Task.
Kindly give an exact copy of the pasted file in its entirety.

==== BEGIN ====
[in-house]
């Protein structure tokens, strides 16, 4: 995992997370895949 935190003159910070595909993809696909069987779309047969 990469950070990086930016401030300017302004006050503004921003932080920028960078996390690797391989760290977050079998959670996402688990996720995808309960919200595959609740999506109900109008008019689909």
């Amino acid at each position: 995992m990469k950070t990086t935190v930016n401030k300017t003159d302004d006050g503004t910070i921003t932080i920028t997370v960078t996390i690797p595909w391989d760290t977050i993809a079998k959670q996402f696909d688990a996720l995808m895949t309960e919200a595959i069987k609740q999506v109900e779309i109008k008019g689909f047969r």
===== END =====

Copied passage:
[in-house]
């Protein structure tokens, strides 16, 4: 995992997370895949 935190003159910070595909993809696909069987779309047969 990469950070990086930016401030300017302004006050503004921003932080920028960078996390690797391989760290977050079998959670996402688990996720995808309960919200595959609740999506109900109008008019689909």
């Amino acid at each position: 995992m990469k950070t990086t935190v930016n401030k300017t003159d302004d006050g503004t910070i921003t932080i920028t997370v960078t996390i690797p595909w391989d760290t977050i993809a079998k959670q996402f696909d688990a996720l995808m895949t309960e919200a595959i069987k609740q999506v109900e779309i109008k008019g689909f047969r």